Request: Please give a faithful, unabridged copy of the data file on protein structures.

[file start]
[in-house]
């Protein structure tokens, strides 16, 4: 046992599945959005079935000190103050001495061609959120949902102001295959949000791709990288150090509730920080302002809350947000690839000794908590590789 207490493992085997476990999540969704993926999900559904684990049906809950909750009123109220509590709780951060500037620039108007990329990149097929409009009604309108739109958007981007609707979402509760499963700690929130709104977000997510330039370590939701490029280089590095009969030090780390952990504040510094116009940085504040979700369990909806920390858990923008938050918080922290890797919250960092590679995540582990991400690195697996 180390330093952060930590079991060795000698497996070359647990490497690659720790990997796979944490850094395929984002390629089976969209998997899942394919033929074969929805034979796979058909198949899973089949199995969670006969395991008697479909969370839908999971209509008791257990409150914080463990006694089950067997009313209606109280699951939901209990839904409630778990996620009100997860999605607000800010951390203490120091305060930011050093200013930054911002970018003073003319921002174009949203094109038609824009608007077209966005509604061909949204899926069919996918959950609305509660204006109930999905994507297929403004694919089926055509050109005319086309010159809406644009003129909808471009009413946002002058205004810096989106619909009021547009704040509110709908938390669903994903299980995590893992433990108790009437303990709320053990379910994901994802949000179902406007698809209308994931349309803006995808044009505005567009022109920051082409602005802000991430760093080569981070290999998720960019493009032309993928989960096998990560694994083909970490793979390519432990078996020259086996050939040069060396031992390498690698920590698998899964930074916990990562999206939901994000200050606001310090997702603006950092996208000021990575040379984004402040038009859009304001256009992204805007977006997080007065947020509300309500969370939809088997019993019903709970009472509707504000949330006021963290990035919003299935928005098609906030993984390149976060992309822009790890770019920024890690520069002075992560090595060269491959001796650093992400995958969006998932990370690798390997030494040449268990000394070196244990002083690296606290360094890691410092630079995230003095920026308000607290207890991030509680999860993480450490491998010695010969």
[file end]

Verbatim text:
[in-house]
């Protein structure tokens, strides 16, 4: 046992599945959005079935000190103050001495061609959120949902102001295959949000791709990288150090509730920080302002809350947000690839000794908590590789 207490493992085997476990999540969704993926999900559904684990049906809950909750009123109220509590709780951060500037620039108007990329990149097929409009009604309108739109958007981007609707979402509760499963700690929130709104977000997510330039370590939701490029280089590095009969030090780390952990504040510094116009940085504040979700369990909806920390858990923008938050918080922290890797919250960092590679995540582990991400690195697996 180390330093952060930590079991060795000698497996070359647990490497690659720790990997796979944490850094395929984002390629089976969209998997899942394919033929074969929805034979796979058909198949899973089949199995969670006969395991008697479909969370839908999971209509008791257990409150914080463990006694089950067997009313209606109280699951939901209990839904409630778990996620009100997860999605607000800010951390203490120091305060930011050093200013930054911002970018003073003319921002174009949203094109038609824009608007077209966005509604061909949204899926069919996918959950609305509660204006109930999905994507297929403004694919089926055509050109005319086309010159809406644009003129909808471009009413946002002058205004810096989106619909009021547009704040509110709908938390669903994903299980995590893992433990108790009437303990709320053990379910994901994802949000179902406007698809209308994931349309803006995808044009505005567009022109920051082409602005802000991430760093080569981070290999998720960019493009032309993928989960096998990560694994083909970490793979390519432990078996020259086996050939040069060396031992390498690698920590698998899964930074916990990562999206939901994000200050606001310090997702603006950092996208000021990575040379984004402040038009859009304001256009992204805007977006997080007065947020509300309500969370939809088997019993019903709970009472509707504000949330006021963290990035919003299935928005098609906030993984390149976060992309822009790890770019920024890690520069002075992560090595060269491959001796650093992400995958969006998932990370690798390997030494040449268990000394070196244990002083690296606290360094890691410092630079995230003095920026308000607290207890991030509680999860993480450490491998010695010969």